“I love it here, the support is great and the community is massively important – we hold each other up. The learning is great and I love the unity with Trinity (the Anglican College with which Bristol Baptist College partners). Millennials don’t really care about denominations, it’s all about the kingdom. Young adults have less concern for the politics of the church.”
Jamie is already putting his experience and calling to good use in a number of ways. He works alongside Swindon Youth for Christ to lead a listening service in a local secondary school, a place that had been hostile to Christianity for a number of years. The school’s mental health provision had been cut, and they actually approached YFC. Jamie and the team provide a listening service to a range of pupils “for as long as it takes”.
“We’re seeing lots of anxiety. Many don’t understand the concept of love. They want people to genuinely listen. We’re able to listen, and it’s made a difference to many of them. It’s actually led to many faith-based discussions. Parents have contacted us – they can’t believe the transformation.” More broadly he believes churches need to consider how best to engage with secondary schools. “If we’re not, we’re missing a trick.”
He thinks worship is a key area. “Young people respond better to the emotion of modern worship. I’ve grown to love hymns, but in my early years they wouldn’t have meant anything to me. We need to be aware of that. Where are we providing space for young people to connect?”
Another is recognising their potential. Jamie says he is encouraging people in his church who have shown an interest in poetry, rap, media and spoken word.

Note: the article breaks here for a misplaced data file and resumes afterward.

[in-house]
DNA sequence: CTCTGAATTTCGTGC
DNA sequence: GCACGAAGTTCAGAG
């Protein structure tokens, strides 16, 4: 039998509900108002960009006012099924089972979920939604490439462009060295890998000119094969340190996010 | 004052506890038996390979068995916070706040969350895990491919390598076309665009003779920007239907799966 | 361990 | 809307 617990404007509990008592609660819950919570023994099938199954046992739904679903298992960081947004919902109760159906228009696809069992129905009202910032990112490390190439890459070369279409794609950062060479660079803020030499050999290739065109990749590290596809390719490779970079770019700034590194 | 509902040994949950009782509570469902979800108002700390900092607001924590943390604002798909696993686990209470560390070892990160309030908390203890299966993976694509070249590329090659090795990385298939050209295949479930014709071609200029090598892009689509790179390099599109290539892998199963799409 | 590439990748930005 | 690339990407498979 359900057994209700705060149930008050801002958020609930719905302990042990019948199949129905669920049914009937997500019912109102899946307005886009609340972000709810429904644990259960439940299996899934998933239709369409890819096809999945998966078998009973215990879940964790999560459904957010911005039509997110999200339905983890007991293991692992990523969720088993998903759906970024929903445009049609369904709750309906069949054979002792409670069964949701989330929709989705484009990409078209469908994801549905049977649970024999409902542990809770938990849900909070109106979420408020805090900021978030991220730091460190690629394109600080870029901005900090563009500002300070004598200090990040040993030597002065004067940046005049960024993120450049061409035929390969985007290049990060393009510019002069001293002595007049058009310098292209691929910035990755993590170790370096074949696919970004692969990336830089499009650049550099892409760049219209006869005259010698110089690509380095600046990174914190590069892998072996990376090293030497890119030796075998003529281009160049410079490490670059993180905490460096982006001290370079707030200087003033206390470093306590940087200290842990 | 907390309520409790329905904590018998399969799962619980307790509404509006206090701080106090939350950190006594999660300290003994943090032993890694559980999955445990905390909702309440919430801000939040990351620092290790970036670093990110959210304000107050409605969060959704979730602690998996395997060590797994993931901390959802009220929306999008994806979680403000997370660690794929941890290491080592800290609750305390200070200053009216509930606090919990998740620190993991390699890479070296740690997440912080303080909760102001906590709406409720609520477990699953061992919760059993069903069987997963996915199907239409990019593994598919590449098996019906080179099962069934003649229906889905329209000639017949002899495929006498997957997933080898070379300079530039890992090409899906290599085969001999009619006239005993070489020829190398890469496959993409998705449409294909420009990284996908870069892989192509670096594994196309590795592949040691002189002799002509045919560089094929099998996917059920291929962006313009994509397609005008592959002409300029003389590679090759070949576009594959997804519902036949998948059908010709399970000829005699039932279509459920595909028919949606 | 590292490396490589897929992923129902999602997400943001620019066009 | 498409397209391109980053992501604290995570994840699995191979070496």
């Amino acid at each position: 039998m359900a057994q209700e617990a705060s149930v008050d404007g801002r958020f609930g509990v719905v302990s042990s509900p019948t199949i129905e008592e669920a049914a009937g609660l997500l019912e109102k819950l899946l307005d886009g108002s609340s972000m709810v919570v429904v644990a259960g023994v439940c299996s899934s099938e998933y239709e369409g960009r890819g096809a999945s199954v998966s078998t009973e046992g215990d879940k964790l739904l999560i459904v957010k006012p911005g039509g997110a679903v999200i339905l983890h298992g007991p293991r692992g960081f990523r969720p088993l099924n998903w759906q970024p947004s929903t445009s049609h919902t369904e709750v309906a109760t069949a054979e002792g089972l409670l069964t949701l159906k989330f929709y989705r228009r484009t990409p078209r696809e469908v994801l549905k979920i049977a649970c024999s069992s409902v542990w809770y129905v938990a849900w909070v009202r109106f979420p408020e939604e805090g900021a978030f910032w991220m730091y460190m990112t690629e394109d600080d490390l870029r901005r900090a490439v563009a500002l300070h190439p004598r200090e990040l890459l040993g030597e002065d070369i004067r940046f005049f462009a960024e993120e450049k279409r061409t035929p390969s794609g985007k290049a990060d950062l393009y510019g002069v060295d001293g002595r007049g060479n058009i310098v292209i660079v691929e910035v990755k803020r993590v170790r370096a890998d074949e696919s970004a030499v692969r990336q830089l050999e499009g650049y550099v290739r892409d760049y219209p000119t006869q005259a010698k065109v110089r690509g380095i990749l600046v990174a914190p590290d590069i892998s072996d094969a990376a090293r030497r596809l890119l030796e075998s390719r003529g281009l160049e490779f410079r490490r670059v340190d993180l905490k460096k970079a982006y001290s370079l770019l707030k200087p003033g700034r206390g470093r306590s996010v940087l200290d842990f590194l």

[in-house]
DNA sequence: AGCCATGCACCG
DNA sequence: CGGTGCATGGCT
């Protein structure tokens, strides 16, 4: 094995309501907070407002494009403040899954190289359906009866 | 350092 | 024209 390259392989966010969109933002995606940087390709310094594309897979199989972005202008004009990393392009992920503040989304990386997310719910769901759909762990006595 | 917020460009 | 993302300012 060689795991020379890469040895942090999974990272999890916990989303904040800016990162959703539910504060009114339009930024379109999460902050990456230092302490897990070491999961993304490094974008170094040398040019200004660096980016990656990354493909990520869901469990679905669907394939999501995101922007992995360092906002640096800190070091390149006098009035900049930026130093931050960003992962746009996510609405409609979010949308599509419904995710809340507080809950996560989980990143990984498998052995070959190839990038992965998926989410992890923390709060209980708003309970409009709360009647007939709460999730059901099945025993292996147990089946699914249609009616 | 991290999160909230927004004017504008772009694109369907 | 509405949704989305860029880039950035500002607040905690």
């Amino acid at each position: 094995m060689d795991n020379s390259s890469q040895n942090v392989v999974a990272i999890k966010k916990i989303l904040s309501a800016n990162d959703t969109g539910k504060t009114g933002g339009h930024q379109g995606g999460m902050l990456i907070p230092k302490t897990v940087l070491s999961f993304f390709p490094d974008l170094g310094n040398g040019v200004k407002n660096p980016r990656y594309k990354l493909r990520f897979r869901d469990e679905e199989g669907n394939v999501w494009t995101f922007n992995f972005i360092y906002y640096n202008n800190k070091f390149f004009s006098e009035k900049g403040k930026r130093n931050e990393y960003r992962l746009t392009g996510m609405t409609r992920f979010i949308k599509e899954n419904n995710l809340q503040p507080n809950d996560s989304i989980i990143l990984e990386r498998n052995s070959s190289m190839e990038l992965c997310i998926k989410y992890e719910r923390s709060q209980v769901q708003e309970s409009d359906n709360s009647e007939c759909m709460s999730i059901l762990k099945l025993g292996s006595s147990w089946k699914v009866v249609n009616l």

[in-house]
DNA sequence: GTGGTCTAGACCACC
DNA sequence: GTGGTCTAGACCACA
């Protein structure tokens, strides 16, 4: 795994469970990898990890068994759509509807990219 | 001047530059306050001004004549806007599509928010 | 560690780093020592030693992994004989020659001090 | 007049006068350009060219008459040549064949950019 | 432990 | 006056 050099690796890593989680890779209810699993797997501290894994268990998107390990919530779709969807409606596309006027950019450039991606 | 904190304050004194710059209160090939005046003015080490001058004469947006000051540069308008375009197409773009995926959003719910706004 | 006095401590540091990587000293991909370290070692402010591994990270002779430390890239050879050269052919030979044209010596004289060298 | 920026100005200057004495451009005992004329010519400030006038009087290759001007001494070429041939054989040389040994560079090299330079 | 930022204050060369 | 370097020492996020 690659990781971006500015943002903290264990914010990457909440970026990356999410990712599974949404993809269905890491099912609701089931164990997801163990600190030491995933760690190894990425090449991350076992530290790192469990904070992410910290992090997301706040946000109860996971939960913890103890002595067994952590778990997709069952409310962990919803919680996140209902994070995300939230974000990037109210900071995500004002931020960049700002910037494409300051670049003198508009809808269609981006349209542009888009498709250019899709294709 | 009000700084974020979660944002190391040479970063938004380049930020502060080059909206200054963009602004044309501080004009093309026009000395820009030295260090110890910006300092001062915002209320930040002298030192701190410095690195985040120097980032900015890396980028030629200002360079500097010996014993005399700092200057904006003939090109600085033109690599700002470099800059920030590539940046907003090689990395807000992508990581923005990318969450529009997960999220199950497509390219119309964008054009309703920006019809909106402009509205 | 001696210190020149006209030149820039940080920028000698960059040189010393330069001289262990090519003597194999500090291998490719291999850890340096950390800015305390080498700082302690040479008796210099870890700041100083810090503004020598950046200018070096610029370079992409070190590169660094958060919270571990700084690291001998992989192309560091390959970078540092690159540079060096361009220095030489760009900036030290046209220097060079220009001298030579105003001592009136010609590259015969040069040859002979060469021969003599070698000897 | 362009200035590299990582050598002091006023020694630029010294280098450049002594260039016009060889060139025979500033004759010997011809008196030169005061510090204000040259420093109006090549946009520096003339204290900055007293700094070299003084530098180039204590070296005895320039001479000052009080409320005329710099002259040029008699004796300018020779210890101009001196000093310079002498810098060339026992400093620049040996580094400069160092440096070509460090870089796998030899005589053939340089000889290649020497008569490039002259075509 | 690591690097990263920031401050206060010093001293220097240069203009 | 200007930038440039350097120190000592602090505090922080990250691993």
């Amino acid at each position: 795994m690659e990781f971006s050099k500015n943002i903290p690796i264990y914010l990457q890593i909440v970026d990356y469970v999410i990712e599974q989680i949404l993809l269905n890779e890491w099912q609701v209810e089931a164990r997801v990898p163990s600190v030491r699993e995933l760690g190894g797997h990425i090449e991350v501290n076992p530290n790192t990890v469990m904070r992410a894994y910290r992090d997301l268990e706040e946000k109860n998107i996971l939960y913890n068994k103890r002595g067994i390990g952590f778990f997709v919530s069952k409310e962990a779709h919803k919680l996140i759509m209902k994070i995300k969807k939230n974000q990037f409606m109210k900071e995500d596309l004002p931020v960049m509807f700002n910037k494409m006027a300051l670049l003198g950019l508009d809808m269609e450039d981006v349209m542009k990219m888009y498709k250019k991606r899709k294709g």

“Young people in Christ – we need to be utilising them, encouraging them, using and developing their gifts. We need to be equipping young adults to serve. If we are not equipping them, we will lose them. They have so much to offer!”
Richard Hall grew up in Warrington, where his family were members of Hill Cliff Baptist Church. He sensed a call to ministry around the age of 17 or 18. He studied maths at university, with a view to then joining the army. However, he didn’t get through the army selection process, at which point he re-evaluated his life and realised the call had not gone away. He returned to his home church and shared this. “No one was surprised,” he remembers. “In fact they were very supportive.”
Richard became a deacon at the church, who recognised he needed more leadership experience. He was able to discuss and discern his calling with his minister, and take on extra responsibilities. During this period he earned money through a number of entry level jobs, such as at McDonald’s and in a haulage firm, which broadened his life experience. His interest and subsequent call to ministry has led to some interesting conversations. “A lot of people hadn’t met a minister, so it gave me the opportunity to talk about it.”